Decatur Won’t Participate in Atlanta Bike Share Program For Now

You may recall the Atlanta-Decatur Bike Share Feasibility Study that was released in January 2013, which got folks buzzing about a bike share program that stretched across Atlanta and into downtown Decatur.  Don’t recall?  You can still pour over it’s PDFed pages HERE.

All caught up?  You also may have heard just a month or so ago, that Atlanta was moving forward with the purchase of 500 bikes that will be installed at 57 locations around the city.

“So what about Decatur?”, Peter recently asked us.

City Planning Director Amanda Thompson tells DM that Decatur is not involved in Atlanta’s bike share at this point and doesn’t have plans of participating in the next fiscal year.  Says Ms. Thompson, “It is still quite expensive to operate and we would need to identify a source of funding.”

Graphic courtesy of

29 thoughts on “Decatur Won’t Participate in Atlanta Bike Share Program For Now”

  1. Thanks for the follow-up, DM! Given all of the pots in the fire, including talk of building more bike lane infrastructure, I can’t say I’m surprised. It’ll be interesting to see if they reconsider it in a couple to few years when more lanes have been implemented and Atlanta has run it for a while or just say meh.

    1. I was at a meeting last month (monthly breakfast for bike commuters) where representatives of the company negotiating their contract with the city of Atlanta attended, They mentioned that the contract allows sponsors, but does not allow advertising. Apparently it is one of the distinctions (what is the distinction?) that they are trying to work out,

      The NY bike racks sure are easy to spot with the “sponsor” logo all over it!

      1. interesting. so much depends on their definition of advertising. in my opinion, the arrangement NYC has with Citi is one of branding, not advertising—the (only) creative they’re allowed is their logo and brand color, which is nothing to sniff at: over 42,000, blue Citi Bike trips happen each day in NYC, and on a relative scale, our bikes would offer a similar quality of brand exposure here.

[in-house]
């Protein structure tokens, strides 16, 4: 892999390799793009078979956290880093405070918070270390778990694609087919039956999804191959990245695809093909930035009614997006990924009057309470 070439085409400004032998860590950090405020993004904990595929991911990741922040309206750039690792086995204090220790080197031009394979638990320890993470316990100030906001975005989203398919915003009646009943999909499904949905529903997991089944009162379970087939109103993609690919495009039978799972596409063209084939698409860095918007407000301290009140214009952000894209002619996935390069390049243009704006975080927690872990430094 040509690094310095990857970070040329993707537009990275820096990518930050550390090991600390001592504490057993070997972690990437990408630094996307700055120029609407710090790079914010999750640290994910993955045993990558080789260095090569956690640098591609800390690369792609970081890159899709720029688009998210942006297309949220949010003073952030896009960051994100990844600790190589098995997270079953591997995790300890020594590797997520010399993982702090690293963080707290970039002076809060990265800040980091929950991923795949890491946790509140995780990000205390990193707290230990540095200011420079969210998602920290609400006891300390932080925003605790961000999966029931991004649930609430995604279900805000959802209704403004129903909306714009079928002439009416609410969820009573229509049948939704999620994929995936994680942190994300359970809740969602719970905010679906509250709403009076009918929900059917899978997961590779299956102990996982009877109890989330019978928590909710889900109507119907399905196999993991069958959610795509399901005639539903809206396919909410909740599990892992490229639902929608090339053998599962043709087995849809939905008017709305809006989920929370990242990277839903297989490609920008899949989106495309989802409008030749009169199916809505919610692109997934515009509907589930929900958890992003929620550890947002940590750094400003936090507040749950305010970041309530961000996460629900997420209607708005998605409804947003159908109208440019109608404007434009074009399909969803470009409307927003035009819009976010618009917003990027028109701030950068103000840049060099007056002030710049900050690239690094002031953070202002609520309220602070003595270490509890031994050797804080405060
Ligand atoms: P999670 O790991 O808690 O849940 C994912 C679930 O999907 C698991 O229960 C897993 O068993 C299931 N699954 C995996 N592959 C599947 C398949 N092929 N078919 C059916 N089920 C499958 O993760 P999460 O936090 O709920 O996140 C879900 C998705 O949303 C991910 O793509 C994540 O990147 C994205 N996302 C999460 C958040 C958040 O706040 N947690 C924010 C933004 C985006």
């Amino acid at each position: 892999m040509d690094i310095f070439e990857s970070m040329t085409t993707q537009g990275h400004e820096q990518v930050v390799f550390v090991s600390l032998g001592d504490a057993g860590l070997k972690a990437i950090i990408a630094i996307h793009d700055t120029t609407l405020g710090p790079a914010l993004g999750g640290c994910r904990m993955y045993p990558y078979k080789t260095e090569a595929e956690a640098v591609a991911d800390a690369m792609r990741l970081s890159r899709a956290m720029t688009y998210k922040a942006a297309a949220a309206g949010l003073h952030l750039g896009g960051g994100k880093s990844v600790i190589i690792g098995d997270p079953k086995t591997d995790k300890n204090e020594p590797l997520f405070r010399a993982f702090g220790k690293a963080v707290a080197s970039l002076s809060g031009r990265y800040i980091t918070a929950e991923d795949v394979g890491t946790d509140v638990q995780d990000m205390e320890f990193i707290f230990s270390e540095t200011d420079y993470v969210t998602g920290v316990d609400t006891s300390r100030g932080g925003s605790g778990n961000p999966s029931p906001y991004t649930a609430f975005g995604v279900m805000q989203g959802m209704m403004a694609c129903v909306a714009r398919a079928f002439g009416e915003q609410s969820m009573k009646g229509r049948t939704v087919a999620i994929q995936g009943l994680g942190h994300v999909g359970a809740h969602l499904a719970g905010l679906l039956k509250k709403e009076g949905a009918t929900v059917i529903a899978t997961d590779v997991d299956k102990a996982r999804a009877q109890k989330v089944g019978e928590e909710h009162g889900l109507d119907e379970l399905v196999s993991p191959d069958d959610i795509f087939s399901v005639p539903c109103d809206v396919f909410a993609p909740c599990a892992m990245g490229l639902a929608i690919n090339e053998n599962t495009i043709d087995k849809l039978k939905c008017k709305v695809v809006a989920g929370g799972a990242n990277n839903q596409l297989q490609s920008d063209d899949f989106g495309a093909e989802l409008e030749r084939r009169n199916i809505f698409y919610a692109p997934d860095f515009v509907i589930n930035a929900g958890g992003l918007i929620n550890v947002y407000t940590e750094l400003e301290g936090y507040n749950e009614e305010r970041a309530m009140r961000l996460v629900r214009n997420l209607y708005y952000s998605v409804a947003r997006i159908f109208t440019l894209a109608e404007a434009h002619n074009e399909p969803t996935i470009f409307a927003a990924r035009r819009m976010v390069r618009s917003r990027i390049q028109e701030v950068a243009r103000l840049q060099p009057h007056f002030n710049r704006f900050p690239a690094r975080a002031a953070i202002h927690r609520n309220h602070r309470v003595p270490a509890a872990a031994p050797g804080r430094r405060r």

my friends at Coca-Cola are looking for ways to activate associations of health with their cola brand(s). i can’t think of a more compelling way to accomplish that locally than sponsoring a fleet of 100 red Commi Bikes for the Peoples Republic of Decatur.

        viva la revolutions!

  2. I thought Decatur had already tried this. With the end result that all the bikes were stolen.

    1. That was Yellow Bike. I believe it differed in some respects from the Bike Share program, most notably in that Yellow Bike accepted donated bikes whereas Bike Share requires OPM to buy brand new bikes, mostly for people who can easily afford their own. But yes, Yellow Bike ended as a result of theft, IRRC.

    1. If you guys were really passionate about this you’d do more than just correct. You’d teach. Here are my initial questions – Why do the noun and verb of forms of “pore” have such dramatically different definitions? Totally separate derivations? What are the derivations?

      1. If you were really interested in learning, you’d be Googling now instead of poking us.

        1. So if I read this correctly, the noun “pore” is from the Greek “poros” and the verb “pore” is from the 13th century Middle English “pouren” – which is of obscure origin. Incidently, “pouren” is also the origin of “pour”. So it seems to me that an argument can be made that these two spellings could theoretically be used interchangeably and the only reason not to do so is a random, relatively recent precedent. 🙂

          1. If only we could revert back to when there were no standard spellings for English words…

            1. Agreed. I prefer to view my misspellings and grammatical errors as blows against tyranny, a la Noah Webster.